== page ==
Thursday, 20 January 2011

Small Things

(Mandal Norway)

I never really knew what to do with myself.

At around 8 years old, I wanted to be an artist and wear straw hats and live in the south of France. At 16, I wanted to be a writer and a poet and only achieve fame long after death. Lead a tragic sort of life but the problem with that was that I was irrepressibly happy most of the time so there went that grand ambition. At 21, I toyed very briefly with the idea of being a nurse but at the age of thirty I still cry when I have to get a needle and pass out cold when I get a vaccine and just last week I screamed when I was at the chiropractor's so physically, I'm a wimp and nursing wouldn't suit me. In between all these great career plans, I worked many jobs in several countries. I have a good work ethic but there was no job I did that I wanted to do forever.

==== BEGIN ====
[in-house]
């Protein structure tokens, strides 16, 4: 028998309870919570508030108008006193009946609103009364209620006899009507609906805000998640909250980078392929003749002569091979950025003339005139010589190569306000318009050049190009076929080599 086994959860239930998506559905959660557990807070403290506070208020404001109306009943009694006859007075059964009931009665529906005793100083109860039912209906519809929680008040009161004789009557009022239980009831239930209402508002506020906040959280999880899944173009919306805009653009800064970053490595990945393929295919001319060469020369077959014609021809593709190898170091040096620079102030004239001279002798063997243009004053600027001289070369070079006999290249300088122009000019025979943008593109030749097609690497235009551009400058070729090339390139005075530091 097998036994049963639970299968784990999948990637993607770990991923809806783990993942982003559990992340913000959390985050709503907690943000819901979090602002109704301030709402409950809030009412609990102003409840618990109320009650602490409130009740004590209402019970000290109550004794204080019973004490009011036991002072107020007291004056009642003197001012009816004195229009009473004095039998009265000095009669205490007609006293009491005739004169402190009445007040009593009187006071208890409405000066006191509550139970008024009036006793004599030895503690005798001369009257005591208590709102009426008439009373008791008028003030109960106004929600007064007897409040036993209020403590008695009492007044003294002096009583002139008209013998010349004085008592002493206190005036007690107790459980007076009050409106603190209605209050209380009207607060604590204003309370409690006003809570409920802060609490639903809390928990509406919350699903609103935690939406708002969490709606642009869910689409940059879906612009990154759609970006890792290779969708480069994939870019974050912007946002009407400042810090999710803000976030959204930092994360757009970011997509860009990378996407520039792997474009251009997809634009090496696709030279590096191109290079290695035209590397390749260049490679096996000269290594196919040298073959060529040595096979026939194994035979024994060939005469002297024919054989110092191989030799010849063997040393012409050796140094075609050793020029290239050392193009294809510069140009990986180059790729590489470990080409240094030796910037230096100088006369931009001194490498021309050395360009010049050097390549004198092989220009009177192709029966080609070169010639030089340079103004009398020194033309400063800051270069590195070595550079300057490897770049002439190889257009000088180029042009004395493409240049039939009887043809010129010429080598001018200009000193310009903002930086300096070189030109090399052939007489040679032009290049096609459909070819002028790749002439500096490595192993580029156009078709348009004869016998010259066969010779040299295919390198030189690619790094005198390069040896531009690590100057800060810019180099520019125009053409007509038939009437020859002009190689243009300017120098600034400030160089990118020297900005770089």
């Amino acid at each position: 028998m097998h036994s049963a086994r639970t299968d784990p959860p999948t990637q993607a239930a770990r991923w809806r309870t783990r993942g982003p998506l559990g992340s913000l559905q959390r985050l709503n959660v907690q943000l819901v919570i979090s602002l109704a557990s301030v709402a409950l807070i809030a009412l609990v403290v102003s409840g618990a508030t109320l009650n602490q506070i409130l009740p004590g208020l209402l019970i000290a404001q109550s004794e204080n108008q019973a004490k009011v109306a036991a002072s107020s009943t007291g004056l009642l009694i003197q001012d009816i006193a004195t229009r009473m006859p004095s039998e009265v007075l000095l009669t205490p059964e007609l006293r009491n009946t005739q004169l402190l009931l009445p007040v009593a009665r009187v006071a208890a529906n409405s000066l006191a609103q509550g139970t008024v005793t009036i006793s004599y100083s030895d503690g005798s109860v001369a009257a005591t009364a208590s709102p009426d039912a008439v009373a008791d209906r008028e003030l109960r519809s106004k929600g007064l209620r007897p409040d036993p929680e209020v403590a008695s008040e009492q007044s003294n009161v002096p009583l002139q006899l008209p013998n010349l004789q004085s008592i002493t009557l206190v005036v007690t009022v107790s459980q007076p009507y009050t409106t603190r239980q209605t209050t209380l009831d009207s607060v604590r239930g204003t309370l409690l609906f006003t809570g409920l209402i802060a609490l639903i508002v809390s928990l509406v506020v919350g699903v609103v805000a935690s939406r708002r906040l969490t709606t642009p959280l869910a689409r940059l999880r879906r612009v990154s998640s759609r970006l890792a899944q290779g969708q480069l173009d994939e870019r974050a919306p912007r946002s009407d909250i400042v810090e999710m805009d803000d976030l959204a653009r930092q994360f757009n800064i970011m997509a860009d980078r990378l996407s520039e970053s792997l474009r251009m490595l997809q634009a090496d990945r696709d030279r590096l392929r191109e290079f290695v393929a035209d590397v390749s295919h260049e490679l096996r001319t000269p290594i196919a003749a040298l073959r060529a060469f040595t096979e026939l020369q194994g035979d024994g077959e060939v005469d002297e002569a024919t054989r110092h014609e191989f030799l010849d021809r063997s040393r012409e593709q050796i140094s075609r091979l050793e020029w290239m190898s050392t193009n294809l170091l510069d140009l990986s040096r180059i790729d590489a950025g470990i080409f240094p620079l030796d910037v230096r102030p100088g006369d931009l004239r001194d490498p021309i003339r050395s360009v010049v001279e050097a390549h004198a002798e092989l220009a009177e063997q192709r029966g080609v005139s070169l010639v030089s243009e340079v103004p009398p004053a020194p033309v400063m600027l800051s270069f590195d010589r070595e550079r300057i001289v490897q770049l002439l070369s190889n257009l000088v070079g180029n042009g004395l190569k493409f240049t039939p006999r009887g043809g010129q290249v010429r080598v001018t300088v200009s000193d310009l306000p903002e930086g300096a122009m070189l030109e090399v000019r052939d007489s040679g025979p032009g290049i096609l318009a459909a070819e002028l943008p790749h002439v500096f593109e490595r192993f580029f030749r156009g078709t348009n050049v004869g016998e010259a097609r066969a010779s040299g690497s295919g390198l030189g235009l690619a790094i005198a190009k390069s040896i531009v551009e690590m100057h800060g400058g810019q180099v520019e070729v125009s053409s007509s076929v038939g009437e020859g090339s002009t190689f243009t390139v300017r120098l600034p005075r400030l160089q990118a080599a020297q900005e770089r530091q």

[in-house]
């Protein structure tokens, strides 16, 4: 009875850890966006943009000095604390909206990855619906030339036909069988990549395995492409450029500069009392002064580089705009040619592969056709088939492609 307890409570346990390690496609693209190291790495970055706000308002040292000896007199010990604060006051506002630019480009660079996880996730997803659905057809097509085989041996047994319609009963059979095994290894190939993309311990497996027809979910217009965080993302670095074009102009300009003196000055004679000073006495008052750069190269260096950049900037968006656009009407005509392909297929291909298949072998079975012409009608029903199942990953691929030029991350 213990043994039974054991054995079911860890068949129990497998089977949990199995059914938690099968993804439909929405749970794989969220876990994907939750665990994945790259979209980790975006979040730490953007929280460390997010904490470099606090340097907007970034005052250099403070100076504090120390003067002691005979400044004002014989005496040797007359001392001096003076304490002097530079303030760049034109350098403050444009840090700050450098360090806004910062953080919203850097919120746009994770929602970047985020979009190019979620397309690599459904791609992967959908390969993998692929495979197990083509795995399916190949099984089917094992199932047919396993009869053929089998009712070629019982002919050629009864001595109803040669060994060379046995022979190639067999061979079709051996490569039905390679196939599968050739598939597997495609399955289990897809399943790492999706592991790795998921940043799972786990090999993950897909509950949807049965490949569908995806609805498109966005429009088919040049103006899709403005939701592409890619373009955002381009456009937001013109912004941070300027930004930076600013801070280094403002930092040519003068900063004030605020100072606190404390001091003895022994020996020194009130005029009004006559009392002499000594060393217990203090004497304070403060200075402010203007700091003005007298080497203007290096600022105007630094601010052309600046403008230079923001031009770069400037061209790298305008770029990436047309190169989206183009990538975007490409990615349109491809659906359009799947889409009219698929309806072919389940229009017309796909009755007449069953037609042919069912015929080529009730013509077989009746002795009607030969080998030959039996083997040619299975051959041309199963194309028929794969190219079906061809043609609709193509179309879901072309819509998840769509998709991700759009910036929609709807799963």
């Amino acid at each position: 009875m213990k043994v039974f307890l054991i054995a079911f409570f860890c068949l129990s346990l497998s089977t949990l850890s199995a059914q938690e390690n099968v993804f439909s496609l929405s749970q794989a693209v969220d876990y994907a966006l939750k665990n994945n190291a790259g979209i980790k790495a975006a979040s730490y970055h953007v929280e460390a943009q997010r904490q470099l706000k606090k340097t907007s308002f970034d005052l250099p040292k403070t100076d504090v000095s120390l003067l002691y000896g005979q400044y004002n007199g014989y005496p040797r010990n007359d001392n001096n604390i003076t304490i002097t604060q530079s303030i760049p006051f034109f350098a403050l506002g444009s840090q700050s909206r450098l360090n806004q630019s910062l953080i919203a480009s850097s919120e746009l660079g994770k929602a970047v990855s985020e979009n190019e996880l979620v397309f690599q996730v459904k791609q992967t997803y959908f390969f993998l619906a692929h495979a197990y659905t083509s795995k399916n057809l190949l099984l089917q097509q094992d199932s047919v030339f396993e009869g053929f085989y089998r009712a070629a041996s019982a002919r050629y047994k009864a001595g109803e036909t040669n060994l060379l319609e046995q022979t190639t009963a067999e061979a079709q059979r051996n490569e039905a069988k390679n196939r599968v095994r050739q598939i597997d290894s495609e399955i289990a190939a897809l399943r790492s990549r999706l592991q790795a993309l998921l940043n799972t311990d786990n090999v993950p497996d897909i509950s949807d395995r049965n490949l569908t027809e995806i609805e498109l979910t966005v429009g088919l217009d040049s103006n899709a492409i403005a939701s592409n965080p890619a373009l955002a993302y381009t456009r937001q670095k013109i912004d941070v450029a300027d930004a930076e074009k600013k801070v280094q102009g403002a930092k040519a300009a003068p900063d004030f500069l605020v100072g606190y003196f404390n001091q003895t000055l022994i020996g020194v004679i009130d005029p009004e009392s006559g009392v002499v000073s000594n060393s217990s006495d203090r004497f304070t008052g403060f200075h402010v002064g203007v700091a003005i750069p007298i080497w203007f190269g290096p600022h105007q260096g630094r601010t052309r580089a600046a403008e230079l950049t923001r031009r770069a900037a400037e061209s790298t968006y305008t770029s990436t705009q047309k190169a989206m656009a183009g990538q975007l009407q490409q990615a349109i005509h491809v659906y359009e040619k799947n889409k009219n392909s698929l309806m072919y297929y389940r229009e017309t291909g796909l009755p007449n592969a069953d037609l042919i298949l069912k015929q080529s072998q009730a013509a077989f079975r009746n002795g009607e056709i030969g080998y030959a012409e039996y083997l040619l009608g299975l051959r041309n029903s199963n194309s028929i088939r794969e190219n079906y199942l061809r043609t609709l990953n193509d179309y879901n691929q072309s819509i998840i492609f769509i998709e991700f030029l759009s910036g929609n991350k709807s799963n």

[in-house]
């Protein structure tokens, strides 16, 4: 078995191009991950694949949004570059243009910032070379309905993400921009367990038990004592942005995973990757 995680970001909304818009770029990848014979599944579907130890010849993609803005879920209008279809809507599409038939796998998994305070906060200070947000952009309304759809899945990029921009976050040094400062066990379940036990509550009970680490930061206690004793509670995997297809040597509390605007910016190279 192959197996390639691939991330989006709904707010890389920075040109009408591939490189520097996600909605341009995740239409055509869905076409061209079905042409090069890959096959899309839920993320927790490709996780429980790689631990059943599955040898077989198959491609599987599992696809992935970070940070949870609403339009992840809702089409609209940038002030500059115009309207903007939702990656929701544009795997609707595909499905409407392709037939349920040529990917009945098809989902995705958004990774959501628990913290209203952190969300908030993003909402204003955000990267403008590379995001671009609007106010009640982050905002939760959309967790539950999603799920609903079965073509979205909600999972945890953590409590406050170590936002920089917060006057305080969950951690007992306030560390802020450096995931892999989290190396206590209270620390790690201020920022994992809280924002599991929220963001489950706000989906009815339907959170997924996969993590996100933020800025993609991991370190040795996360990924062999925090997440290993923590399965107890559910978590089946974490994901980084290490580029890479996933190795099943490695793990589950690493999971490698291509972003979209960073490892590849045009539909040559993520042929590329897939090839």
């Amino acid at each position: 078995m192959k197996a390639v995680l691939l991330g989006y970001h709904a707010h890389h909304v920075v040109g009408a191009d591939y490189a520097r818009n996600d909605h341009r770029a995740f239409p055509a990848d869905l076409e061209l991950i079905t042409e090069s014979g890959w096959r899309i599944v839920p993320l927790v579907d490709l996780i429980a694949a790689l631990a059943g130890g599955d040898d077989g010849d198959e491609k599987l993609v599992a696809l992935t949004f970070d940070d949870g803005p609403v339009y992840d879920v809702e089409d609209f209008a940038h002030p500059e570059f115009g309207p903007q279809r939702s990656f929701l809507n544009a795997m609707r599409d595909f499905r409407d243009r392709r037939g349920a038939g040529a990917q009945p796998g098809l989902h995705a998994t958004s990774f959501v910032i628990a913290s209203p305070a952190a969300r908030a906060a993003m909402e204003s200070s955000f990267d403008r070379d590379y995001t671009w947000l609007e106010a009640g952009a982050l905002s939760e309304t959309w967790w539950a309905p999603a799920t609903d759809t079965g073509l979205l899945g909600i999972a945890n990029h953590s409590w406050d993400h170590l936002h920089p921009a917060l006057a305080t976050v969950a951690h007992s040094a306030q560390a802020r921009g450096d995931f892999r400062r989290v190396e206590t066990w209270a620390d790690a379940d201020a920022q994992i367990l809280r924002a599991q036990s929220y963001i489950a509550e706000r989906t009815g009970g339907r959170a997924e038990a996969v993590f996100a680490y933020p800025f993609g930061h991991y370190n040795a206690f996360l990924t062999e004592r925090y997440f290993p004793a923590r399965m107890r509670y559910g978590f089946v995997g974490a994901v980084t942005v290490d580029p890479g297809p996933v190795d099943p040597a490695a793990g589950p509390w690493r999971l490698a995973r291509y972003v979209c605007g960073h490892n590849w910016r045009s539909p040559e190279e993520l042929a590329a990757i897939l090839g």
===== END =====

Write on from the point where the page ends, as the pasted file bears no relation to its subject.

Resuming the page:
Except travel which isn't really a job I suppose. At every age, I wanted to be a globe-trotter and at that at least, have been somewhat successful. (But not very because there is a lot of the world left to see.) When my husband first suggested buying a house, I was dead against it because "Then what would happen if we wanted to go travel the world for a year or two?". Thus spake the voice of maturity, responsibility, and logic. ;)